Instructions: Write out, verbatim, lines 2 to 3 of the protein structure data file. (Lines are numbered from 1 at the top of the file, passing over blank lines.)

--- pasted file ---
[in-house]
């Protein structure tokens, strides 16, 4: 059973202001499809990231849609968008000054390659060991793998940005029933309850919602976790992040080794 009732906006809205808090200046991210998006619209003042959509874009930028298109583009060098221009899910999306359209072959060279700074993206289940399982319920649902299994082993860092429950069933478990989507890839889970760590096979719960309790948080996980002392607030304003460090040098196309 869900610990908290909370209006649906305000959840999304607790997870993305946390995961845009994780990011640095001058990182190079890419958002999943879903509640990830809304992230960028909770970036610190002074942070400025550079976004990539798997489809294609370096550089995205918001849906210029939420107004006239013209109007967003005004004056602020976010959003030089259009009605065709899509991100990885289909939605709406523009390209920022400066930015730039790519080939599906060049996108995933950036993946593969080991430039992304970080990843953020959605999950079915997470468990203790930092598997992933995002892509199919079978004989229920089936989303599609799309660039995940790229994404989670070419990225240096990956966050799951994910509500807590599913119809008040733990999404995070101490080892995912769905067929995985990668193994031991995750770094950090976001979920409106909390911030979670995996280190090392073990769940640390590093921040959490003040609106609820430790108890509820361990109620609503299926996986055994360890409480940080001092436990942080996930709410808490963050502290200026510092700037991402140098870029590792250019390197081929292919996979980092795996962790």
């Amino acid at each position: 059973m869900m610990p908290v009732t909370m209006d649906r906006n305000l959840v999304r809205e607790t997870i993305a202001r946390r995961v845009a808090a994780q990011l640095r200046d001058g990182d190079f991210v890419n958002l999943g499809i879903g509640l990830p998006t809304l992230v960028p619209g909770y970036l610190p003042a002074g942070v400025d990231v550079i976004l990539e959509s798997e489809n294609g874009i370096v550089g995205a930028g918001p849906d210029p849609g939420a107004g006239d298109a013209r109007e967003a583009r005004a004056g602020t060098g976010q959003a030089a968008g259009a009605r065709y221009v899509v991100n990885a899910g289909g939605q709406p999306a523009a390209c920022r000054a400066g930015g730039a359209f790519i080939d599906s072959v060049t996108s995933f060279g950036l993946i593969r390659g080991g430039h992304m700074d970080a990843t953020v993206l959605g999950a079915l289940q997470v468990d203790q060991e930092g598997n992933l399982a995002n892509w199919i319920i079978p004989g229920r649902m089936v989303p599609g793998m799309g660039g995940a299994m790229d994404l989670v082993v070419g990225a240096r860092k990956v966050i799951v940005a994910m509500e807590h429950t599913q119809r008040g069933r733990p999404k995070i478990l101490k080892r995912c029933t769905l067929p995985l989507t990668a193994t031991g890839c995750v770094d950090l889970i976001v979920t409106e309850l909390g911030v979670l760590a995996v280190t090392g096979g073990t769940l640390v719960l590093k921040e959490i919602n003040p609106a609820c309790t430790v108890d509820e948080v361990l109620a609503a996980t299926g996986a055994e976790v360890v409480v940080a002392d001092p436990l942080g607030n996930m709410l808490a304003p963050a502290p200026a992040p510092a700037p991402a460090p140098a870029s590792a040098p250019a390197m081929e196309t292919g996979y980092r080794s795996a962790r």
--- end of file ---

């Protein structure tokens, strides 16, 4: 059973202001499809990231849609968008000054390659060991793998940005029933309850919602976790992040080794 009732906006809205808090200046991210998006619209003042959509874009930028298109583009060098221009899910999306359209072959060279700074993206289940399982319920649902299994082993860092429950069933478990989507890839889970760590096979719960309790948080996980002392607030304003460090040098196309 869900610990908290909370209006649906305000959840999304607790997870993305946390995961845009994780990011640095001058990182190079890419958002999943879903509640990830809304992230960028909770970036610190002074942070400025550079976004990539798997489809294609370096550089995205918001849906210029939420107004006239013209109007967003005004004056602020976010959003030089259009009605065709899509991100990885289909939605709406523009390209920022400066930015730039790519080939599906060049996108995933950036993946593969080991430039992304970080990843953020959605999950079915997470468990203790930092598997992933995002892509199919079978004989229920089936989303599609799309660039995940790229994404989670070419990225240096990956966050799951994910509500807590599913119809008040733990999404995070101490080892995912769905067929995985990668193994031991995750770094950090976001979920409106909390911030979670995996280190090392073990769940640390590093921040959490003040609106609820430790108890509820361990109620609503299926996986055994360890409480940080001092436990942080996930709410808490963050502290200026510092700037991402140098870029590792250019390197081929292919996979980092795996962790």
């Amino acid at each position: 059973m869900m610990p908290v009732t909370m209006d649906r906006n305000l959840v999304r809205e607790t997870i993305a202001r946390r995961v845009a808090a994780q990011l640095r200046d001058g990182d190079f991210v890419n958002l999943g499809i879903g509640l990830p998006t809304l992230v960028p619209g909770y970036l610190p003042a002074g942070v400025d990231v550079i976004l990539e959509s798997e489809n294609g874009i370096v550089g995205a930028g918001p849906d210029p849609g939420a107004g006239d298109a013209r109007e967003a583009r005004a004056g602020t060098g976010q959003a030089a968008g259009a009605r065709y221009v899509v991100n990885a899910g289909g939605q709406p999306a523009a390209c920022r000054a400066g930015g730039a359209f790519i080939d599906s072959v060049t996108s995933f060279g950036l993946i593969r390659g080991g430039h992304m700074d970080a990843t953020v993206l959605g999950a079915l289940q997470v468990d203790q060991e930092g598997n992933l399982a995002n892509w199919i319920i079978p004989g229920r649902m089936v989303p599609g793998m799309g660039g995940a299994m790229d994404l989670v082993v070419g990225a240096r860092k990956v966050i799951v940005a994910m509500e807590h429950t599913q119809r008040g069933r733990p999404k995070i478990l101490k080892r995912c029933t769905l067929p995985l989507t990668a193994t031991g890839c995750v770094d950090l889970i976001v979920t409106e309850l909390g911030v979670l760590a995996v280190t090392g096979g073990t769940l640390v719960l590093k921040e959490i919602n003040p609106a609820c309790t430790v108890d509820e948080v361990l109620a609503a996980t299926g996986a055994e976790v360890v409480v940080a002392d001092p436990l942080g607030n996930m709410l808490a304003p963050a502290p200026a992040p510092a700037p991402a460090p140098a870029s590792a040098p250019a390197m081929e196309t292919g996979y980092r080794s795996a962790r």